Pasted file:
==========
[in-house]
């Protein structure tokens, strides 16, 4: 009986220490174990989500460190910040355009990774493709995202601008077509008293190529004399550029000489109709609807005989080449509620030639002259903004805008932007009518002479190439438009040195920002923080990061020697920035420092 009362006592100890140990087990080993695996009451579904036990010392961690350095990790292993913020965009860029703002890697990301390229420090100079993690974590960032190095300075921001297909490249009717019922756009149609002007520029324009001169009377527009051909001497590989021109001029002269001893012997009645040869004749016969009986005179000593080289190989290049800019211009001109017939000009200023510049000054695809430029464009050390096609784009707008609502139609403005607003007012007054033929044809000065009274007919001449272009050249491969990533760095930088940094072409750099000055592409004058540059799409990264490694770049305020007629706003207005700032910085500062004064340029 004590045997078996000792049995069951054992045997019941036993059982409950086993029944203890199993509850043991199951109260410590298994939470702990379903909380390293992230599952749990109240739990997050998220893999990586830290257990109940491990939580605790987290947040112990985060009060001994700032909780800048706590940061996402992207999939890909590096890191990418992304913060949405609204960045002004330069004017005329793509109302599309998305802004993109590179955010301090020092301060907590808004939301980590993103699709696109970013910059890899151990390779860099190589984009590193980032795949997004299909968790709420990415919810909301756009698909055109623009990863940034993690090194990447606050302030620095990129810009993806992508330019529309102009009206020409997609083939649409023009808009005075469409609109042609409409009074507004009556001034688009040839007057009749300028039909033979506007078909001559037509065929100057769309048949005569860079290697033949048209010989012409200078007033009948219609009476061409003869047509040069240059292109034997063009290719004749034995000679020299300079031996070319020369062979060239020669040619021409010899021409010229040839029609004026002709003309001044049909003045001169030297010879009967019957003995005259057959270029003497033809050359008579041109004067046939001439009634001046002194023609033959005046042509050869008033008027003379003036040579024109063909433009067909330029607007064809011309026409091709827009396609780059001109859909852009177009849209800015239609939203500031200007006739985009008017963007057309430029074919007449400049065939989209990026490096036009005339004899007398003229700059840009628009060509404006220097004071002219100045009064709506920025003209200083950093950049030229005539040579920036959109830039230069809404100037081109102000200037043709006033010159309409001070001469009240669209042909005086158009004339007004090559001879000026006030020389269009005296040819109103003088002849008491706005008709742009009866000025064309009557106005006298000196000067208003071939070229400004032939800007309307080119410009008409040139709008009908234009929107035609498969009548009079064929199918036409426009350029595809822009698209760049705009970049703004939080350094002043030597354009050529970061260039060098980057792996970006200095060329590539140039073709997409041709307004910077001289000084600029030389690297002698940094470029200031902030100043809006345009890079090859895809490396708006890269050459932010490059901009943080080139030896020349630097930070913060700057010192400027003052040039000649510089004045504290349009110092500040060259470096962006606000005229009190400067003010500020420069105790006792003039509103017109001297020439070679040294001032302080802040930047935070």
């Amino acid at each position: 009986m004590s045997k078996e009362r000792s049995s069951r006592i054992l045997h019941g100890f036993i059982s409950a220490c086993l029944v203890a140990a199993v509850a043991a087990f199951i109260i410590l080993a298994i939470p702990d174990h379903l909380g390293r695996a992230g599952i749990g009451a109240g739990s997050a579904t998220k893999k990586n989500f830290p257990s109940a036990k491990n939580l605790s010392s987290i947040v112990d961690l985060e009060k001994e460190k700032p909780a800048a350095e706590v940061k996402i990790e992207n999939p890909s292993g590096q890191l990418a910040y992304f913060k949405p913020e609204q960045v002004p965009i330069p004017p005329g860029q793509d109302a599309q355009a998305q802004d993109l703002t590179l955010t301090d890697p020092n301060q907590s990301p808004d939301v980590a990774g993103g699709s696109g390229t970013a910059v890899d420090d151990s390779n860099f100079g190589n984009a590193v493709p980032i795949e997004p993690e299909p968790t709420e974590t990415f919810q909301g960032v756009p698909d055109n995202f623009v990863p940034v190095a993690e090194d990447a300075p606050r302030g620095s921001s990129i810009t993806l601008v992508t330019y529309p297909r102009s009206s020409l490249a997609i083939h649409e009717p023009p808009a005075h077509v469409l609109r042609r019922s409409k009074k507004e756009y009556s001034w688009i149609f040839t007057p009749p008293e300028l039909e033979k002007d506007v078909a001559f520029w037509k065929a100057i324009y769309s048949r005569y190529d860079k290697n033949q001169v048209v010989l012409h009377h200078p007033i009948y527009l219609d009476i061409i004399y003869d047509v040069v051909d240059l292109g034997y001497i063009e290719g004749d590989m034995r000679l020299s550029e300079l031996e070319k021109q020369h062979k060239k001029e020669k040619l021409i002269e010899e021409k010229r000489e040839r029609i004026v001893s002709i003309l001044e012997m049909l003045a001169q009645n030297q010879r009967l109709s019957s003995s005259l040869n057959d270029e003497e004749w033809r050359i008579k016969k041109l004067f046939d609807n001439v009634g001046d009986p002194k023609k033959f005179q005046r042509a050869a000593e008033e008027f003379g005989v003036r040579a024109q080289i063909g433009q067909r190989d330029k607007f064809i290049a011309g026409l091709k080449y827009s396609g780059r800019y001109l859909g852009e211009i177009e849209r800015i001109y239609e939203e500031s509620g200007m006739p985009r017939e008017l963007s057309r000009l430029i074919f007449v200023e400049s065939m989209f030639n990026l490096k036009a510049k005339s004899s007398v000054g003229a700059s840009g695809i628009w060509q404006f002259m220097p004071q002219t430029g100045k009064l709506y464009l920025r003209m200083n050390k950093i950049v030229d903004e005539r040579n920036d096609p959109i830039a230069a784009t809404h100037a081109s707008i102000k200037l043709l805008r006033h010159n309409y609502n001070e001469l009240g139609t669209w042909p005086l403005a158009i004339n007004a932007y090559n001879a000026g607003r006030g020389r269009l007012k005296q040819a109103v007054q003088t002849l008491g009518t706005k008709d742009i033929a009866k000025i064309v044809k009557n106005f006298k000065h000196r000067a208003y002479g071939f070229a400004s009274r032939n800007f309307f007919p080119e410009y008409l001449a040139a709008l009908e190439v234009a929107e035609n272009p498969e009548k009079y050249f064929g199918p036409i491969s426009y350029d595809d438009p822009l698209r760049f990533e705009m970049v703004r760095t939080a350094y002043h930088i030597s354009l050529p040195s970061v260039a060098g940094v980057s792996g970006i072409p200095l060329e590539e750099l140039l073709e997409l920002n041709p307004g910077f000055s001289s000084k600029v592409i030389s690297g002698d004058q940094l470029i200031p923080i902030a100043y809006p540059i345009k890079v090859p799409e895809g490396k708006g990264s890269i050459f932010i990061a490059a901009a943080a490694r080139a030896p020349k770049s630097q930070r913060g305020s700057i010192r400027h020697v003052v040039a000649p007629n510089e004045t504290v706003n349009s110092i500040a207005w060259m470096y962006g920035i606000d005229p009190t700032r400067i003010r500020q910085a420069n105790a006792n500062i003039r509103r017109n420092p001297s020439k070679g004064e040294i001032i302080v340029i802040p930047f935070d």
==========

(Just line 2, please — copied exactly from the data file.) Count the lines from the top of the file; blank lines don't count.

């Protein structure tokens, strides 16, 4: 009986220490174990989500460190910040355009990774493709995202601008077509008293190529004399550029000489109709609807005989080449509620030639002259903004805008932007009518002479190439438009040195920002923080990061020697920035420092 009362006592100890140990087990080993695996009451579904036990010392961690350095990790292993913020965009860029703002890697990301390229420090100079993690974590960032190095300075921001297909490249009717019922756009149609002007520029324009001169009377527009051909001497590989021109001029002269001893012997009645040869004749016969009986005179000593080289190989290049800019211009001109017939000009200023510049000054695809430029464009050390096609784009707008609502139609403005607003007012007054033929044809000065009274007919001449272009050249491969990533760095930088940094072409750099000055592409004058540059799409990264490694770049305020007629706003207005700032910085500062004064340029 004590045997078996000792049995069951054992045997019941036993059982409950086993029944203890199993509850043991199951109260410590298994939470702990379903909380390293992230599952749990109240739990997050998220893999990586830290257990109940491990939580605790987290947040112990985060009060001994700032909780800048706590940061996402992207999939890909590096890191990418992304913060949405609204960045002004330069004017005329793509109302599309998305802004993109590179955010301090020092301060907590808004939301980590993103699709696109970013910059890899151990390779860099190589984009590193980032795949997004299909968790709420990415919810909301756009698909055109623009990863940034993690090194990447606050302030620095990129810009993806992508330019529309102009009206020409997609083939649409023009808009005075469409609109042609409409009074507004009556001034688009040839007057009749300028039909033979506007078909001559037509065929100057769309048949005569860079290697033949048209010989012409200078007033009948219609009476061409003869047509040069240059292109034997063009290719004749034995000679020299300079031996070319020369062979060239020669040619021409010899021409010229040839029609004026002709003309001044049909003045001169030297010879009967019957003995005259057959270029003497033809050359008579041109004067046939001439009634001046002194023609033959005046042509050869008033008027003379003036040579024109063909433009067909330029607007064809011309026409091709827009396609780059001109859909852009177009849209800015239609939203500031200007006739985009008017963007057309430029074919007449400049065939989209990026490096036009005339004899007398003229700059840009628009060509404006220097004071002219100045009064709506920025003209200083950093950049030229005539040579920036959109830039230069809404100037081109102000200037043709006033010159309409001070001469009240669209042909005086158009004339007004090559001879000026006030020389269009005296040819109103003088002849008491706005008709742009009866000025064309009557106005006298000196000067208003071939070229400004032939800007309307080119410009008409040139709008009908234009929107035609498969009548009079064929199918036409426009350029595809822009698209760049705009970049703004939080350094002043030597354009050529970061260039060098980057792996970006200095060329590539140039073709997409041709307004910077001289000084600029030389690297002698940094470029200031902030100043809006345009890079090859895809490396708006890269050459932010490059901009943080080139030896020349630097930070913060700057010192400027003052040039000649510089004045504290349009110092500040060259470096962006606000005229009190400067003010500020420069105790006792003039509103017109001297020439070679040294001032302080802040930047935070």